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The following is a simplified example for something I'm trying to do in python (with pygame, but that's probably irrelevant).

I have a list of 8x8 pixel jpgs, each depicting an English letter:

[a,b,c,d,e,f,g,h,i,j,k,l,m,n,o,p,q,r,s,t,u,v,w,x,y,z]

I want to arrange a 4x4 grid of these, in any pattern I want, as a larger 32x32 picture:

gmmg
gppg
gppg
gmmg

But that pattern is only a single frame of an animation. For example, I might want 4 animation frames where b's and n's flash side to side alternately while an f moves southwest:

bbnf nnbb bbnn nnbb
bbnn nnfb bbnn nnbb
bbnn nnbb bfnn nnbb
bbnn nnbb bbnn fnbb

I want control over the letter value of each square in each frame to make any animation, so I guess essentially there are 64 separate variables (for a 4-frame animation like the one shown above). Each square also has an [x,y] list position variable and rbg color.

My question is how to organize this all with classes (I'm trying to learn OOP). Logically, it seems that each frame contains squares, and each square contains variables like position, letter and color. But I suppose you could even think of it as each square 'contains' 4 frames... My guess is make a frame class, and put 4 instances of it in a list (if there's 4 frames) and somehow make each frame instance contain a list of 16 square instances. Maybe usable like frames[2].squares[5].letter = f (Just a fuzzy idea; I'm too new at OOP to know if that's remotely correct or a good idea). But it would be helpful to see how someone who knows what they're doing would organize all this. Thanks!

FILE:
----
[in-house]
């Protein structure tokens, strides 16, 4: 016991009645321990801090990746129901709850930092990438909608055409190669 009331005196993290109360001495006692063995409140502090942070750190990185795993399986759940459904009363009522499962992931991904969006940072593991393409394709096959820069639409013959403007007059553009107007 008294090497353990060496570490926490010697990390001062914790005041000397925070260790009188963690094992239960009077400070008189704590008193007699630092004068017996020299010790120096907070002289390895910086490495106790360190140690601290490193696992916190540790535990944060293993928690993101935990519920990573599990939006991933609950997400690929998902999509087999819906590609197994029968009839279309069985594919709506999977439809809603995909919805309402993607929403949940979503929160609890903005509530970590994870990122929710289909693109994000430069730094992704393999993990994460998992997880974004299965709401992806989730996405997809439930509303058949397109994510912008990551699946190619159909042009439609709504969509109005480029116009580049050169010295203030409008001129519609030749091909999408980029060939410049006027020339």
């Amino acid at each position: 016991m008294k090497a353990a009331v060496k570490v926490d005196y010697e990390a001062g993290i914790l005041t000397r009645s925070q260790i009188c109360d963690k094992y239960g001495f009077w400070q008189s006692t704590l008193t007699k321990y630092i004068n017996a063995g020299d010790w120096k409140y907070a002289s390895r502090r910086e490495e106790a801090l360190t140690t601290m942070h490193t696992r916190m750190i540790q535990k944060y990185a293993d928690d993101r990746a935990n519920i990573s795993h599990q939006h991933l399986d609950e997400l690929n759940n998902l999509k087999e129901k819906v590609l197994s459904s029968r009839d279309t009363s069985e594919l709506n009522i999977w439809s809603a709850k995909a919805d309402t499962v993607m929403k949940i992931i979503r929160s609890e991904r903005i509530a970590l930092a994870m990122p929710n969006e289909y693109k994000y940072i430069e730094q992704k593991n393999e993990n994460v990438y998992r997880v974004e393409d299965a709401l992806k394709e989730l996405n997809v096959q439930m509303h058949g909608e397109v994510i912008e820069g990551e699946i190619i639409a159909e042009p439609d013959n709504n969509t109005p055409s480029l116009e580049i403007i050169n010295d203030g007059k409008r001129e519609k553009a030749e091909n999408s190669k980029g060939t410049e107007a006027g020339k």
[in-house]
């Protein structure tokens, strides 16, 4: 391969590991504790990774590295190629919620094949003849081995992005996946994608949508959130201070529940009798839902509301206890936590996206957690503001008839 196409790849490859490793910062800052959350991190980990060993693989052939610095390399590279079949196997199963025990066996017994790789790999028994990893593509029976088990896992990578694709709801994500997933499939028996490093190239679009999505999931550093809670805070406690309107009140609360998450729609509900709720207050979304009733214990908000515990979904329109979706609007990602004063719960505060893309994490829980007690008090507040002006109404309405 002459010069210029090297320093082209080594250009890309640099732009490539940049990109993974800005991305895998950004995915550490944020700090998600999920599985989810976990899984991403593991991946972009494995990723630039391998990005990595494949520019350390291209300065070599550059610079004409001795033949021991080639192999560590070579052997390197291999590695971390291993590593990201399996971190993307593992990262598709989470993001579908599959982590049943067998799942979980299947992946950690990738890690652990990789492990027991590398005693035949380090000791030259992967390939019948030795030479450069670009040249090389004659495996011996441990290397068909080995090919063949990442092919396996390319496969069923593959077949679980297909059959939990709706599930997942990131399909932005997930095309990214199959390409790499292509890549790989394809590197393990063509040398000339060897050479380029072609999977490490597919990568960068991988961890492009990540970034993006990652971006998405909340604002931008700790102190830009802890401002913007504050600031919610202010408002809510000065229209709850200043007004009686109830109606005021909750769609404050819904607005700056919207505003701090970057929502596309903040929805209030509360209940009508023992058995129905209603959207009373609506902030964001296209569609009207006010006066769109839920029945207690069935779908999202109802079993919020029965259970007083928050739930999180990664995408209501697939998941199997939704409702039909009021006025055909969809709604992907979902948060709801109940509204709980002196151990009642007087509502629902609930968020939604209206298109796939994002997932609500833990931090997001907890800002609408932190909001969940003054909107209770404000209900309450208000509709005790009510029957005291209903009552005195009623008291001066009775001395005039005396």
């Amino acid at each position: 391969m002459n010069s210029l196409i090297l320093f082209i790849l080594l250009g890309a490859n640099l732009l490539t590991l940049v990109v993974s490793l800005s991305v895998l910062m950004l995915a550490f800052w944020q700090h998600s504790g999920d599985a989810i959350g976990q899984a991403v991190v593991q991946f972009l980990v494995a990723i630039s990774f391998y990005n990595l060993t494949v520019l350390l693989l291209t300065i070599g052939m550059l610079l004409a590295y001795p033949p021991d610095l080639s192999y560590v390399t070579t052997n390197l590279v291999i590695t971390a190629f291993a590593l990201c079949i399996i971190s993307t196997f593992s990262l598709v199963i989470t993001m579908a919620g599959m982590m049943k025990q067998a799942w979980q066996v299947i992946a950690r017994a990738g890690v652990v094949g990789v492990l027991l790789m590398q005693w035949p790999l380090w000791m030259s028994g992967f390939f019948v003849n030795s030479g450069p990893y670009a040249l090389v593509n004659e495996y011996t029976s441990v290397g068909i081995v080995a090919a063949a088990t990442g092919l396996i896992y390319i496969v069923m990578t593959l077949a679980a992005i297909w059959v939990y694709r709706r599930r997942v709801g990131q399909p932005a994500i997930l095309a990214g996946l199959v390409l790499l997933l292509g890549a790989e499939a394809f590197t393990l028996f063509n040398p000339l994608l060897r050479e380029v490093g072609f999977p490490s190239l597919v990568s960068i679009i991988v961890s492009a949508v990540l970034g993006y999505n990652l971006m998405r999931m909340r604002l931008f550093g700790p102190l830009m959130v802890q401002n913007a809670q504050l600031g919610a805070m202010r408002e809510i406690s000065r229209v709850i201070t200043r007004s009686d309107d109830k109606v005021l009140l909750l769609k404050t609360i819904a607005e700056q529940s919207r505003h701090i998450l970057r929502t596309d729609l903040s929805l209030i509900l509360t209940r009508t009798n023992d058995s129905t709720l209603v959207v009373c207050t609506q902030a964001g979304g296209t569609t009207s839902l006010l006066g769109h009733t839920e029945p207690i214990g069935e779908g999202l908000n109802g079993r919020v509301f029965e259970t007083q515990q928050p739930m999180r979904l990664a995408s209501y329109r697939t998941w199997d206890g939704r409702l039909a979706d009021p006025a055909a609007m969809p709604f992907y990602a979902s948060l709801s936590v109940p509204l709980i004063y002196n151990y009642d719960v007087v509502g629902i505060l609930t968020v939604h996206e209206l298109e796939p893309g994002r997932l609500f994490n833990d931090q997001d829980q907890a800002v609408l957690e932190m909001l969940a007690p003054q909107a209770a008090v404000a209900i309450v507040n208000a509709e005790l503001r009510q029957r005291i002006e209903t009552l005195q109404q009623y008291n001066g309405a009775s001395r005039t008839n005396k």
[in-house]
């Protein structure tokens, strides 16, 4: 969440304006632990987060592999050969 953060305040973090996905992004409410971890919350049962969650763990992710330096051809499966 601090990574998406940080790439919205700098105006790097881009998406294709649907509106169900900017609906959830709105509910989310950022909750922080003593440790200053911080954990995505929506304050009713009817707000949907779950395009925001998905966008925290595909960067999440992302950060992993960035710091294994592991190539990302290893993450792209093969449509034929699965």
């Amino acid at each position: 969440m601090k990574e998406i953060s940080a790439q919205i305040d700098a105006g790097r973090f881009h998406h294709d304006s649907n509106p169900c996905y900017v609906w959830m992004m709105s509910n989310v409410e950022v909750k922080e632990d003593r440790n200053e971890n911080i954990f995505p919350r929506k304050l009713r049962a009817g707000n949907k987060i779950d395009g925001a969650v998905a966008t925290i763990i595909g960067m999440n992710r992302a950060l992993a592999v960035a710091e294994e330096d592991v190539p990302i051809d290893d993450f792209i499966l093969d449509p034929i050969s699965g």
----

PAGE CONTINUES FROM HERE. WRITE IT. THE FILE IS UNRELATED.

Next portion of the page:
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1  
Quick tip, for a 4x4 grid, use a list of lists. So you can do squares[3][0], rather than squares[8]. –  Thomas K Feb 6 '11 at 17:42
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3 Answers

up vote 1 down vote accepted

Since the size of a frame is fixed, and the number of frames is not, then making a class Frame seems like a good first choice. Each Frame would contain a member grid which could be a list of four lists of four letters. A list of four strings wouldn't work as well since strings are immutable, though having it be a single 16-character string might perform better. You'd have to profile to be sure. For this answer, I'll assume you're going with a list of lists of characters.

Then make a class Animation that has a frames member, which is a list of frames. Then you'll write code that looks like:

myAnimation.frames[10].grid[2][3] = 'f'